Can a trade secrets claim bar a plaintiff from pursuing other claims?
Trade-secret claims provide powerful remedies, but they can also present challenges for other types of claims that may arise from the same facts. Individual states have their own statutes that govern trade-secret claims, and several have enacted provisions stating that trade-secret laws preempt other types of state claims. In other words, if you bring a trade-secret claim, you cannot bring certain other claims. States justify such provisions on the basis that permitting other claims to proceed would allow plaintiffs to get around limitations imposed by trade-secret law.
Preemption provisions often prohibit a plaintiff from filing state tort claims that depend on the misappropriation of trade secrets. Nevertheless, these preemption provisions do not bar a plaintiff from pursuing any other state claim alongside a trade-secret claim. Courts apply two different tests to determine whether a claim is preempted. In some states, courts ask whether a tort claim is part of the same “common nucleus” of facts as the trade-secret claim. If another tort claim arises from different facts, it would not be preempted. Other states ask whether a tort claim depends on the misappropriation of trade secrets. Under that test, a tort claim is not preempted if it would still be viable absent any theft of trade secrets.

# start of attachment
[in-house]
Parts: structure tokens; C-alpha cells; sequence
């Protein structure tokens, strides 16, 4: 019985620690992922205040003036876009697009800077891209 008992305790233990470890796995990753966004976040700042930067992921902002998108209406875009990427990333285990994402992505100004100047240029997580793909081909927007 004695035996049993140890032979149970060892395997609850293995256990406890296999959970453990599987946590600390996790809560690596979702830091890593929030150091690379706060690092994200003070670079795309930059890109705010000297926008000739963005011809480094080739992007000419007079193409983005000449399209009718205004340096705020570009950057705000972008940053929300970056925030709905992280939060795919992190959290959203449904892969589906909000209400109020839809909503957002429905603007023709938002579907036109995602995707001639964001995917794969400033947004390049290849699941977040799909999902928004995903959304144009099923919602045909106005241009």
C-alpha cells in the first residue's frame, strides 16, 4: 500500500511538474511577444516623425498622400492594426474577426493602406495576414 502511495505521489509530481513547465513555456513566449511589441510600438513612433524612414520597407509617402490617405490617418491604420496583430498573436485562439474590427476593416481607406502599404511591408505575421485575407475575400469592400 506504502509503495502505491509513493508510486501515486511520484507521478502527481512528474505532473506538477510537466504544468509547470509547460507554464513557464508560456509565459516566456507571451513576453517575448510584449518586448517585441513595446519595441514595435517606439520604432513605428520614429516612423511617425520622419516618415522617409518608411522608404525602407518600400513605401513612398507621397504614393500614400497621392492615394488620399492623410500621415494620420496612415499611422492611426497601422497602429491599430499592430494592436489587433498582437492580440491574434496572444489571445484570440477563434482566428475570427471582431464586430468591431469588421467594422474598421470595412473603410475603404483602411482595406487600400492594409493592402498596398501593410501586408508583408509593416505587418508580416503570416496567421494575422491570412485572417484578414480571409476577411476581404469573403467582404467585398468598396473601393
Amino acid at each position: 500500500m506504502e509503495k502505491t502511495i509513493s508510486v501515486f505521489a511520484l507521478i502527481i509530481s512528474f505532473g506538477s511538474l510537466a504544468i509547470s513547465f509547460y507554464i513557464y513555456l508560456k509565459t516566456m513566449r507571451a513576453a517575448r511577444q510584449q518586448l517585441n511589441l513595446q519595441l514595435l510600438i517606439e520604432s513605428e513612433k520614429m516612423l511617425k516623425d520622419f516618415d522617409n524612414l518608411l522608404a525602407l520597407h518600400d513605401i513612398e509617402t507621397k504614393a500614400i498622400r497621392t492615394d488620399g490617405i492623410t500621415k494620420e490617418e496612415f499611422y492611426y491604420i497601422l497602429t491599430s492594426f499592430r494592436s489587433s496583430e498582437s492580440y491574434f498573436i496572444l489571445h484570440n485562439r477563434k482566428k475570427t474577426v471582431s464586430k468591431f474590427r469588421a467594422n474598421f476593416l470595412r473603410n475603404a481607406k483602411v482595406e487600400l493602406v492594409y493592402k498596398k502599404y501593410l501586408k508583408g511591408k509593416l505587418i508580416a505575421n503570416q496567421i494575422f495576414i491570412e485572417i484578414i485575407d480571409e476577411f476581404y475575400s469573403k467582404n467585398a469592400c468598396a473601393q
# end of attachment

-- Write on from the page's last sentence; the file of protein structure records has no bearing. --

The federal Defend Trade Secrets Act does not have a preemption provision. But that does not mean that plaintiffs can simply avoid preemption by pleading a federal, rather than state trade-secret claim. Courts are generally reluctant to allow litigants to bypass state preemption provisions by simply declining to plead a state trade-secret claim. After all, the restrictions that the preemption provision seeks to enforce are most likely to be relevant where a plaintiff does not have a viable state trade-secret claim.
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